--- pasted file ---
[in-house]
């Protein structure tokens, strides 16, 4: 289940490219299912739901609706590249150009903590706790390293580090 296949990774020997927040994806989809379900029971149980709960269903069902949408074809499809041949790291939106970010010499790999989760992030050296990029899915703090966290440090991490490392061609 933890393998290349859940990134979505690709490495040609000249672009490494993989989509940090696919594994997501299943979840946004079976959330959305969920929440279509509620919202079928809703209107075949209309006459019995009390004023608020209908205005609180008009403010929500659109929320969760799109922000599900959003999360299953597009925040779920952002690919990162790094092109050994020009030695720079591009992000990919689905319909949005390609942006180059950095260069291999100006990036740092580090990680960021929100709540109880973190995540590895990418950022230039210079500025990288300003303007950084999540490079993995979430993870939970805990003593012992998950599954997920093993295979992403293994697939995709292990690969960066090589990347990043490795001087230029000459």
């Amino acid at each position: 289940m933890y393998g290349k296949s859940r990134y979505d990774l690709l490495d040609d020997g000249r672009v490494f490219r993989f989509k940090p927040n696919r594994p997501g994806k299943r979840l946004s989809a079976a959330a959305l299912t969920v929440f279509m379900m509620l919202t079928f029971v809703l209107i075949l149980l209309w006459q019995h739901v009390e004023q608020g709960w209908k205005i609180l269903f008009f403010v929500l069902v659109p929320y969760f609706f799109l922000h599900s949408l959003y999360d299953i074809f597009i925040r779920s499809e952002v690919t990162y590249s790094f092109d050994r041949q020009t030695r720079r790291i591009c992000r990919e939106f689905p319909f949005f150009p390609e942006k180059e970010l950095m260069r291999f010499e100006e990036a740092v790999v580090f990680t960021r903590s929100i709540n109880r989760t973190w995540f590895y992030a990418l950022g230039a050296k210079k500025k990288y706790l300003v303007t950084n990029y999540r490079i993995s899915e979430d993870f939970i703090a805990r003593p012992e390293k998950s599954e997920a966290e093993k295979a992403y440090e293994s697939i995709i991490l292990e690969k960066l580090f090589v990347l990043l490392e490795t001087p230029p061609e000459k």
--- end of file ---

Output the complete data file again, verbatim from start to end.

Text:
[in-house]
């Protein structure tokens, strides 16, 4: 289940490219299912739901609706590249150009903590706790390293580090 296949990774020997927040994806989809379900029971149980709960269903069902949408074809499809041949790291939106970010010499790999989760992030050296990029899915703090966290440090991490490392061609 933890393998290349859940990134979505690709490495040609000249672009490494993989989509940090696919594994997501299943979840946004079976959330959305969920929440279509509620919202079928809703209107075949209309006459019995009390004023608020209908205005609180008009403010929500659109929320969760799109922000599900959003999360299953597009925040779920952002690919990162790094092109050994020009030695720079591009992000990919689905319909949005390609942006180059950095260069291999100006990036740092580090990680960021929100709540109880973190995540590895990418950022230039210079500025990288300003303007950084999540490079993995979430993870939970805990003593012992998950599954997920093993295979992403293994697939995709292990690969960066090589990347990043490795001087230029000459």
């Amino acid at each position: 289940m933890y393998g290349k296949s859940r990134y979505d990774l690709l490495d040609d020997g000249r672009v490494f490219r993989f989509k940090p927040n696919r594994p997501g994806k299943r979840l946004s989809a079976a959330a959305l299912t969920v929440f279509m379900m509620l919202t079928f029971v809703l209107i075949l149980l209309w006459q019995h739901v009390e004023q608020g709960w209908k205005i609180l269903f008009f403010v929500l069902v659109p929320y969760f609706f799109l922000h599900s949408l959003y999360d299953i074809f597009i925040r779920s499809e952002v690919t990162y590249s790094f092109d050994r041949q020009t030695r720079r790291i591009c992000r990919e939106f689905p319909f949005f150009p390609e942006k180059e970010l950095m260069r291999f010499e100006e990036a740092v790999v580090f990680t960021r903590s929100i709540n109880r989760t973190w995540f590895y992030a990418l950022g230039a050296k210079k500025k990288y706790l300003v303007t950084n990029y999540r490079i993995s899915e979430d993870f939970i703090a805990r003593p012992e390293k998950s599954e997920a966290e093993k295979a992403y440090e293994s697939i995709i991490l292990e690969k960066l580090f090589v990347l990043l490392e490795t001087p230029p061609e000459k």